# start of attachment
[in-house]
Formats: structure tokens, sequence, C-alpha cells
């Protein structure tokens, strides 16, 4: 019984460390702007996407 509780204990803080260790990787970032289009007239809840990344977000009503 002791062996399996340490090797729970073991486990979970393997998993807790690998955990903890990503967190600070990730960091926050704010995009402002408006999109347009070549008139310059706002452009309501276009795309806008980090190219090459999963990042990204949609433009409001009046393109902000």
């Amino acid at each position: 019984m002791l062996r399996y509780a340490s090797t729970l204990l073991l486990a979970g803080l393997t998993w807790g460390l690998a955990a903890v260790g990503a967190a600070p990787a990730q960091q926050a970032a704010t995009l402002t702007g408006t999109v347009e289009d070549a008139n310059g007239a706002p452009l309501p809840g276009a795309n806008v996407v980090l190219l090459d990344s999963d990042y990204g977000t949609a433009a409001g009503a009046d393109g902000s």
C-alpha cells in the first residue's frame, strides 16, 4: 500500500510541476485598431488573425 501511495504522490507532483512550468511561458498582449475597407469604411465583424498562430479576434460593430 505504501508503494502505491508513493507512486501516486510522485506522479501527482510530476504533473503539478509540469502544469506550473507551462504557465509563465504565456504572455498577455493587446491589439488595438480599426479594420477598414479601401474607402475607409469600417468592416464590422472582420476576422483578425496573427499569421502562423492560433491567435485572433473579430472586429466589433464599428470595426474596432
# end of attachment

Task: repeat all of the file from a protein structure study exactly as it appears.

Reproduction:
[in-house]
Formats: structure tokens, sequence, C-alpha cells
């Protein structure tokens, strides 16, 4: 019984460390702007996407 509780204990803080260790990787970032289009007239809840990344977000009503 002791062996399996340490090797729970073991486990979970393997998993807790690998955990903890990503967190600070990730960091926050704010995009402002408006999109347009070549008139310059706002452009309501276009795309806008980090190219090459999963990042990204949609433009409001009046393109902000």
């Amino acid at each position: 019984m002791l062996r399996y509780a340490s090797t729970l204990l073991l486990a979970g803080l393997t998993w807790g460390l690998a955990a903890v260790g990503a967190a600070p990787a990730q960091q926050a970032a704010t995009l402002t702007g408006t999109v347009e289009d070549a008139n310059g007239a706002p452009l309501p809840g276009a795309n806008v996407v980090l190219l090459d990344s999963d990042y990204g977000t949609a433009a409001g009503a009046d393109g902000s």
C-alpha cells in the first residue's frame, strides 16, 4: 500500500510541476485598431488573425 501511495504522490507532483512550468511561458498582449475597407469604411465583424498562430479576434460593430 505504501508503494502505491508513493507512486501516486510522485506522479501527482510530476504533473503539478509540469502544469506550473507551462504557465509563465504565456504572455498577455493587446491589439488595438480599426479594420477598414479601401474607402475607409469600417468592416464590422472582420476576422483578425496573427499569421502562423492560433491567435485572433473579430472586429466589433464599428470595426474596432